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MOTHER MOTHER – NO CULTURE

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With the world roiled by fear and division borne out of politics, economic uncertainty, and terrorism, perhaps there is no better time for the arrival of music underpinned by the belief that love wins.mother no culture

Into the maw of anxiety comes Mother Mother with No Culture, which posits that society uses negative byproducts of culture — such as narcissism, hedonism, and addiction — as a means to nurture its fears of the unknown. “If we can strip back the culture, or the masks, attitudes, and stories that feed our differences, and just connect as people we might be more united at a time where we really need to be,” says Mother Mother’s frontman, guitarist, and lyricist Ryan Guldemond. The album was co‐produced by Brian Howes, Ryan Guldemond and Jason “JVP” Van Poederooyen.

With tracks like “Baby Boy”, Guldemond treats the verses as a confessional box, admitting his penchant for self‐destruction, deceit, and diehard adolescence, while Molly Guldemond (his sister, fellow founding member, and designer of all of the band’s album art) takes the lead with a melodic intervention, “baby boy, baby brother, we’re losing you to the gutter”. The idea of lineage and relationships really comes through on the closing track “Family” where Molly and Ryan harmonize on an endearing account of the idiosyncrasies and unconditionality inherent to kinship. “The Drugs”, the band’s driving first single is an address to a lover, deeming her the ultimate high and antidepressant, while “Letter”, Mother Mother’s first piano ballad, nostalgically recruits the age old theme of unrequited love by way of handwritten loneliness.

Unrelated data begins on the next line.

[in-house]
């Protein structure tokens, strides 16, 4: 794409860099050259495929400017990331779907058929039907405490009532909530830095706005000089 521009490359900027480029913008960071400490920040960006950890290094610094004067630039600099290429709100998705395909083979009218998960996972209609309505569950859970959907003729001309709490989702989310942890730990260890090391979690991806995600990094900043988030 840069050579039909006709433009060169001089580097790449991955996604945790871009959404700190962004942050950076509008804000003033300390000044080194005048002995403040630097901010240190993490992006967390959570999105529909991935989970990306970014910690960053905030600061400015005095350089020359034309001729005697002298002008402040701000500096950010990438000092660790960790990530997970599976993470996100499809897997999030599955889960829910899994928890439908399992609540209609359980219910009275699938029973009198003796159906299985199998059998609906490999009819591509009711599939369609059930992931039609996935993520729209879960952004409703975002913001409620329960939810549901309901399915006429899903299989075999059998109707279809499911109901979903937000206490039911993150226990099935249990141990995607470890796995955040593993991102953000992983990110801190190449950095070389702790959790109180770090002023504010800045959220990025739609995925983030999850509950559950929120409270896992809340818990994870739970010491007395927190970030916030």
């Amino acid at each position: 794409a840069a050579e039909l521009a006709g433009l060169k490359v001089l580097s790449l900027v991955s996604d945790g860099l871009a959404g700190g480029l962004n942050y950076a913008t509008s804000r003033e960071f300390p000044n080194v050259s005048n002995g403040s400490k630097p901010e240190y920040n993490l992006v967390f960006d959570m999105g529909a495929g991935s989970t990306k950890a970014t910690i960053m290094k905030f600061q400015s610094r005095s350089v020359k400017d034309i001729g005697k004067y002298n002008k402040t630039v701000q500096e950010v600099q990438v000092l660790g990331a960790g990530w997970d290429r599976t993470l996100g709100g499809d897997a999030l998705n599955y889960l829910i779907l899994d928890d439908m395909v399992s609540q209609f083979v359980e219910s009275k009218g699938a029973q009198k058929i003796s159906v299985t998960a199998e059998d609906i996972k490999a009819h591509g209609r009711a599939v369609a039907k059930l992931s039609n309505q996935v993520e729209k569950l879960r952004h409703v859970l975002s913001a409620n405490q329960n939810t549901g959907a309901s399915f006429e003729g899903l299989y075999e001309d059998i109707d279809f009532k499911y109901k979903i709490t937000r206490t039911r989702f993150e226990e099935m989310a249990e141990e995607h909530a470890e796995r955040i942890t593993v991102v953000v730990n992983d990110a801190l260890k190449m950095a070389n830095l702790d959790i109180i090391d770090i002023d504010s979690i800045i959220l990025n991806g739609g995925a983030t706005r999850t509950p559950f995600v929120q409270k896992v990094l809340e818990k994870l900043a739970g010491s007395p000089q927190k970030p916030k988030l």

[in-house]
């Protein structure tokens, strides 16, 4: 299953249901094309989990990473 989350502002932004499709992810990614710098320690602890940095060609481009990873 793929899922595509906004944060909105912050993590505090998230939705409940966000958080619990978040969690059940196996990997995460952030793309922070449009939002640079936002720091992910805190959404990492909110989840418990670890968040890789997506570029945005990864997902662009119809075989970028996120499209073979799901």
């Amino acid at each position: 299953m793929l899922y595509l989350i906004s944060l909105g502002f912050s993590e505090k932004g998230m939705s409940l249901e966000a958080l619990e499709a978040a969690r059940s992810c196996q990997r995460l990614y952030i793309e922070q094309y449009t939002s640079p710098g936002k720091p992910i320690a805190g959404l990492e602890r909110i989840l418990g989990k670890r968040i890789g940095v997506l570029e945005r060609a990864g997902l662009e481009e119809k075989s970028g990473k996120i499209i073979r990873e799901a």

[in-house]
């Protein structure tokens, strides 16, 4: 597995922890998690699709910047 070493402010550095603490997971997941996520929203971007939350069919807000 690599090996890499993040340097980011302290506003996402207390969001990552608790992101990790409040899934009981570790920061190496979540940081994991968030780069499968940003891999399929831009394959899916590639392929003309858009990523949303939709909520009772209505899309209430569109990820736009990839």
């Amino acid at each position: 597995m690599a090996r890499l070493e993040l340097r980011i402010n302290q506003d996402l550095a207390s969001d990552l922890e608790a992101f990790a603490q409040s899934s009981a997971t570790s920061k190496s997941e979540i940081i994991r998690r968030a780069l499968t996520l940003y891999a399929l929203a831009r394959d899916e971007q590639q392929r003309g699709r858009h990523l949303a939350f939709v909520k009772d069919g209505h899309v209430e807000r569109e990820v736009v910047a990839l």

On the cover, adeptly reflecting NO CULTURE’s visceral themes, you’ll find a painted‐white baby doll dabbling in black paint, depicting the immediate imprint society makes on us once we enter the world. And you can hear this struggle to free oneself from this “stamp” chronicled in the anthemic and upbeat “Love Stuck”, where Guldemond bemoans a condition of emotional paralysis by virtue of over thinking (“I’ve got my love stuck in my head… I’ve got my love stuck in my throat”). But, this frustrated self‐diagnosis is not without hope for recovery (“I’ve got to keep my love in my heart… I’ve got to give my love to my soul, and let go”). This idea of stripping oneself of cultural affectation in order to return to their true essence is embodied in every track on this record.

The band also announced their Canadian headlining tour, which will kick off in Moncton on February 23. The tour will see Mother Mother hitting twenty‐five cities and travelling from coast to‐ coast with their final dates being in their hometown of Vancouver with four nights at the historic Commodore Ballroom.

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